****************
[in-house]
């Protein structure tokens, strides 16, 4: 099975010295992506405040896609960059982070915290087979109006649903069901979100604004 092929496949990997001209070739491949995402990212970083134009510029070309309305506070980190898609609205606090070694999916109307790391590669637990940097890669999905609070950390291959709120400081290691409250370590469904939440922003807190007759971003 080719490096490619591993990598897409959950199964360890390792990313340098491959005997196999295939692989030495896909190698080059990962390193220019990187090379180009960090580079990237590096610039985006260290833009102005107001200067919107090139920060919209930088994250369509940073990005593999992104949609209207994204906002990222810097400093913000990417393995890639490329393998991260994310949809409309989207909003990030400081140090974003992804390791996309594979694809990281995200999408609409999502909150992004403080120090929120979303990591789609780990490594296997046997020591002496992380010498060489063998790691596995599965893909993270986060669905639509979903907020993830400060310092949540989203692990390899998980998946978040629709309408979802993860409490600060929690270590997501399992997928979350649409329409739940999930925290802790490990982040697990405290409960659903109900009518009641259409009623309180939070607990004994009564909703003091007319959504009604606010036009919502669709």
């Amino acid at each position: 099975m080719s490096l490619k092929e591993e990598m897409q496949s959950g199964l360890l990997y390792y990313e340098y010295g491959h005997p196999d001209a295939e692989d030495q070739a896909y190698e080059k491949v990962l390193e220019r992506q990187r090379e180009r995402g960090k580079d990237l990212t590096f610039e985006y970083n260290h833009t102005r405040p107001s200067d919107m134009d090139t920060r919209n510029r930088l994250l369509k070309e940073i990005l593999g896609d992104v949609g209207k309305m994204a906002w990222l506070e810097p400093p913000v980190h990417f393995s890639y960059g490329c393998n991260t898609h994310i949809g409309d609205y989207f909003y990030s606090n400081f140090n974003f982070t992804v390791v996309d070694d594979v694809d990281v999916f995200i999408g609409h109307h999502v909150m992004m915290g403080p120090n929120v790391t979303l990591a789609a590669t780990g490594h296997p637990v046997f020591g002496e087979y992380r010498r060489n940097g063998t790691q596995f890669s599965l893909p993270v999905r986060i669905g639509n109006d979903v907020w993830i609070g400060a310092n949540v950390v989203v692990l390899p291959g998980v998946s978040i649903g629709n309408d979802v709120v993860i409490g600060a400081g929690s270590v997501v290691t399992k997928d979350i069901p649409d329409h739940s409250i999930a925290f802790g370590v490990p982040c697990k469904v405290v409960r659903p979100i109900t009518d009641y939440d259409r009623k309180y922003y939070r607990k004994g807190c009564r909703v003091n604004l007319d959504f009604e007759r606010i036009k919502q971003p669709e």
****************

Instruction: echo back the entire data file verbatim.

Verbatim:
[in-house]
């Protein structure tokens, strides 16, 4: 099975010295992506405040896609960059982070915290087979109006649903069901979100604004 092929496949990997001209070739491949995402990212970083134009510029070309309305506070980190898609609205606090070694999916109307790391590669637990940097890669999905609070950390291959709120400081290691409250370590469904939440922003807190007759971003 080719490096490619591993990598897409959950199964360890390792990313340098491959005997196999295939692989030495896909190698080059990962390193220019990187090379180009960090580079990237590096610039985006260290833009102005107001200067919107090139920060919209930088994250369509940073990005593999992104949609209207994204906002990222810097400093913000990417393995890639490329393998991260994310949809409309989207909003990030400081140090974003992804390791996309594979694809990281995200999408609409999502909150992004403080120090929120979303990591789609780990490594296997046997020591002496992380010498060489063998790691596995599965893909993270986060669905639509979903907020993830400060310092949540989203692990390899998980998946978040629709309408979802993860409490600060929690270590997501399992997928979350649409329409739940999930925290802790490990982040697990405290409960659903109900009518009641259409009623309180939070607990004994009564909703003091007319959504009604606010036009919502669709």
């Amino acid at each position: 099975m080719s490096l490619k092929e591993e990598m897409q496949s959950g199964l360890l990997y390792y990313e340098y010295g491959h005997p196999d001209a295939e692989d030495q070739a896909y190698e080059k491949v990962l390193e220019r992506q990187r090379e180009r995402g960090k580079d990237l990212t590096f610039e985006y970083n260290h833009t102005r405040p107001s200067d919107m134009d090139t920060r919209n510029r930088l994250l369509k070309e940073i990005l593999g896609d992104v949609g209207k309305m994204a906002w990222l506070e810097p400093p913000v980190h990417f393995s890639y960059g490329c393998n991260t898609h994310i949809g409309d609205y989207f909003y990030s606090n400081f140090n974003f982070t992804v390791v996309d070694d594979v694809d990281v999916f995200i999408g609409h109307h999502v909150m992004m915290g403080p120090n929120v790391t979303l990591a789609a590669t780990g490594h296997p637990v046997f020591g002496e087979y992380r010498r060489n940097g063998t790691q596995f890669s599965l893909p993270v999905r986060i669905g639509n109006d979903v907020w993830i609070g400060a310092n949540v950390v989203v692990l390899p291959g998980v998946s978040i649903g629709n309408d979802v709120v993860i409490g600060a400081g929690s270590v997501v290691t399992k997928d979350i069901p649409d329409h739940s409250i999930a925290f802790g370590v490990p982040c697990k469904v405290v409960r659903p979100i109900t009518d009641y939440d259409r009623k309180y922003y939070r607990k004994g807190c009564r909703v003091n604004l007319d959504f009604e007759r606010i036009k919502q971003p669709e």